2017 a year of change for schools in Vicksburg and Warren County

Published 6:07 pm Monday, January 1, 2018

It was a year of change for education throughout Vicksburg and Warren County.

In 2017, the Vicksburg Warren School district implemented Leader in Me at every school from elementary to high school. The district also introduced career academies at the high schools, was officially designated a Ford Next Generation Learning community and capped off the year by approving a $132 million facility plan that will transform the district.

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The VWSD Board of Trustees also made major changes to the leadership throughout the district hiring six new principals for the 2017-18 school year.

The changes weren’t limited to VWSD either.

In 2017, the Vicksburg Catholic Schools kicked off a capital campaign to build a new early childhood learning center and continued to expand its program offering with performing arts classes and pottery.

Starting with the 2017-18 school year, Vicksburg High School, Warren Central High School and River City Early College were among 25 high schools throughout the world that implemented the Leader in Me program at the high school level.

“What this does, it puts us in a very specific marketable place, because you are talking about only 25 in the entire world have a high school model, that’s it,” Superintendent Chad Shealy said in May. “When the symposiums come open, people will be coming to Vicksburg because you can’t see it anywhere else. That will be a unique offering that we have.”

Along with the high schools, Warren Central Intermediate, Vicksburg Intermediate, Warren Central Junior High and Vicksburg Junior High also added the program this year.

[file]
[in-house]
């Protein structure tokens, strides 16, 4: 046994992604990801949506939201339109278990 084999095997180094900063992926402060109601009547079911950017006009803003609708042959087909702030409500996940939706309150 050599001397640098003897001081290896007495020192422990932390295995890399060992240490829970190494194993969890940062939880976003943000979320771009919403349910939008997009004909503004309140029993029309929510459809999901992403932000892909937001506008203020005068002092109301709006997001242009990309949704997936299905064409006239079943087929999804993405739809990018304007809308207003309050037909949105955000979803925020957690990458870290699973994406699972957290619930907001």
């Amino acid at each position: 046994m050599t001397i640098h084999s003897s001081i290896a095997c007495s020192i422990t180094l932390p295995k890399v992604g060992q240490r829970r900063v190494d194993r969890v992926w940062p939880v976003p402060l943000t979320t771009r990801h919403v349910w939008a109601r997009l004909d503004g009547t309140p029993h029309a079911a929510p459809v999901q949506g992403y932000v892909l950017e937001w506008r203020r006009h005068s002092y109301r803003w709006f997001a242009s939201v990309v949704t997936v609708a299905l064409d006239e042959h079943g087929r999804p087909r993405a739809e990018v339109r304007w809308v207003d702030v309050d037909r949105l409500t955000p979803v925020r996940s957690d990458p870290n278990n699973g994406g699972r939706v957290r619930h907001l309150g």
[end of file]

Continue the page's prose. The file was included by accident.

“It is transformational in the context of a child understands the world is larger than themselves,” Shealy said of the Leader in Me program. “They are setting goals. They are no longer victims. It doesn’t matter who I am, I can get to where I need to go based on these set goals.”

The partnership between VWSD and Ford NGL was officially announced in August during the school system’s convocation kicking off the school year.

The Vicksburg Warren School District becomes the first in Mississippi to earn the designation and the 25th in the country.

The partnership paved the way for VWSD to implement career academies at Vicksburg and Warren Central high schools.

Starting in ninth grade, all students will have to choose between three career academies — ACME (Architecture, construction, mechatronics and engineering), CAB (Communications, arts and business) and HHS (Health and human services).

The academy structure will focus on project-based learning in conjunction with business partners in the community. The goal is to teach students real life skills within their chosen career field.

“When we start to do our project-based learning within the academies, that is a key part. What we are doing is going to reflect what the workforce is doing here in Vicksburg,” Warren Central principal Eric Green said in August. “Our teachers are in communication with our business partners.”